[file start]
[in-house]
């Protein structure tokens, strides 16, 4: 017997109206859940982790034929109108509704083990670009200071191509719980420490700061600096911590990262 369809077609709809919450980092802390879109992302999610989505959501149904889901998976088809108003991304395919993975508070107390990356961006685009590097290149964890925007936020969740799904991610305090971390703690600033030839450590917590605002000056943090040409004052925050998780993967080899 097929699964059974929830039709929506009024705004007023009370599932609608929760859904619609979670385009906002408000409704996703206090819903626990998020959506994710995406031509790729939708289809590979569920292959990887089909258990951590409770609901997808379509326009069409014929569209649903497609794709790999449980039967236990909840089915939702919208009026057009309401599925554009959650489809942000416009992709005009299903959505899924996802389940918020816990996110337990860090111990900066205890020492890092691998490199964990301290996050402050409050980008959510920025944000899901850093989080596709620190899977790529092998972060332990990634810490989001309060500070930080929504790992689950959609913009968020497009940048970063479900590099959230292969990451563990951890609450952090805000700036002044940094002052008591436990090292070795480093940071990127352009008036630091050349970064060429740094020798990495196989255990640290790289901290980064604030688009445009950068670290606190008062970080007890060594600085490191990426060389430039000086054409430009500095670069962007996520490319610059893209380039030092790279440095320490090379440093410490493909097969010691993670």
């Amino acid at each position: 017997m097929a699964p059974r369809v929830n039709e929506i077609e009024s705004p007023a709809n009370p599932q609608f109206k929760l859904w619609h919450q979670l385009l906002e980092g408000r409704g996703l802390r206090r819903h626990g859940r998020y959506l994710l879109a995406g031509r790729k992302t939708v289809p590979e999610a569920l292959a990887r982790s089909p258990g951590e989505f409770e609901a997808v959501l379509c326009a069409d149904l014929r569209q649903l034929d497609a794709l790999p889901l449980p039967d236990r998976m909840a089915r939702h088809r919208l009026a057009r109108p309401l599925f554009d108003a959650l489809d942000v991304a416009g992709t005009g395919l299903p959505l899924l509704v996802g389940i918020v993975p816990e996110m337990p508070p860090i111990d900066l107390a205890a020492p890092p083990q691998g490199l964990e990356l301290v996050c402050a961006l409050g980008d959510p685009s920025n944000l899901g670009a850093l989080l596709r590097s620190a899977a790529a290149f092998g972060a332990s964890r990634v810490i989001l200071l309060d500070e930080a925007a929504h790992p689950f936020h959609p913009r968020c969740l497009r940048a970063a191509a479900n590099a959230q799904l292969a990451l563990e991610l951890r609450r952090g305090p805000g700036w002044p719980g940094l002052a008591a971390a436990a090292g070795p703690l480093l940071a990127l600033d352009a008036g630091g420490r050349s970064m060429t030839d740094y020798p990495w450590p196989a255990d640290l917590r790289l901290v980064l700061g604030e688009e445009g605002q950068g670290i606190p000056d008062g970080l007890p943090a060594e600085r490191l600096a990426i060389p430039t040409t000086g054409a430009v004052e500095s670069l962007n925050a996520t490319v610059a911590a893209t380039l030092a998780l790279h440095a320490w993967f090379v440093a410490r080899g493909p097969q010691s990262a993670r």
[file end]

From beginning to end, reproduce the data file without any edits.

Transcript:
[in-house]
């Protein structure tokens, strides 16, 4: 017997109206859940982790034929109108509704083990670009200071191509719980420490700061600096911590990262 369809077609709809919450980092802390879109992302999610989505959501149904889901998976088809108003991304395919993975508070107390990356961006685009590097290149964890925007936020969740799904991610305090971390703690600033030839450590917590605002000056943090040409004052925050998780993967080899 097929699964059974929830039709929506009024705004007023009370599932609608929760859904619609979670385009906002408000409704996703206090819903626990998020959506994710995406031509790729939708289809590979569920292959990887089909258990951590409770609901997808379509326009069409014929569209649903497609794709790999449980039967236990909840089915939702919208009026057009309401599925554009959650489809942000416009992709005009299903959505899924996802389940918020816990996110337990860090111990900066205890020492890092691998490199964990301290996050402050409050980008959510920025944000899901850093989080596709620190899977790529092998972060332990990634810490989001309060500070930080929504790992689950959609913009968020497009940048970063479900590099959230292969990451563990951890609450952090805000700036002044940094002052008591436990090292070795480093940071990127352009008036630091050349970064060429740094020798990495196989255990640290790289901290980064604030688009445009950068670290606190008062970080007890060594600085490191990426060389430039000086054409430009500095670069962007996520490319610059893209380039030092790279440095320490090379440093410490493909097969010691993670």
């Amino acid at each position: 017997m097929a699964p059974r369809v929830n039709e929506i077609e009024s705004p007023a709809n009370p599932q609608f109206k929760l859904w619609h919450q979670l385009l906002e980092g408000r409704g996703l802390r206090r819903h626990g859940r998020y959506l994710l879109a995406g031509r790729k992302t939708v289809p590979e999610a569920l292959a990887r982790s089909p258990g951590e989505f409770e609901a997808v959501l379509c326009a069409d149904l014929r569209q649903l034929d497609a794709l790999p889901l449980p039967d236990r998976m909840a089915r939702h088809r919208l009026a057009r109108p309401l599925f554009d108003a959650l489809d942000v991304a416009g992709t005009g395919l299903p959505l899924l509704v996802g389940i918020v993975p816990e996110m337990p508070p860090i111990d900066l107390a205890a020492p890092p083990q691998g490199l964990e990356l301290v996050c402050a961006l409050g980008d959510p685009s920025n944000l899901g670009a850093l989080l596709r590097s620190a899977a790529a290149f092998g972060a332990s964890r990634v810490i989001l200071l309060d500070e930080a925007a929504h790992p689950f936020h959609p913009r968020c969740l497009r940048a970063a191509a479900n590099a959230q799904l292969a990451l563990e991610l951890r609450r952090g305090p805000g700036w002044p719980g940094l002052a008591a971390a436990a090292g070795p703690l480093l940071a990127l600033d352009a008036g630091g420490r050349s970064m060429t030839d740094y020798p990495w450590p196989a255990d640290l917590r790289l901290v980064l700061g604030e688009e445009g605002q950068g670290i606190p000056d008062g970080l007890p943090a060594e600085r490191l600096a990426i060389p430039t040409t000086g054409a430009v004052e500095s670069l962007n925050a996520t490319v610059a911590a893209t380039l030092a998780l790279h440095a320490w993967f090379v440093a410490r080899g493909p097969q010691s990262a993670r």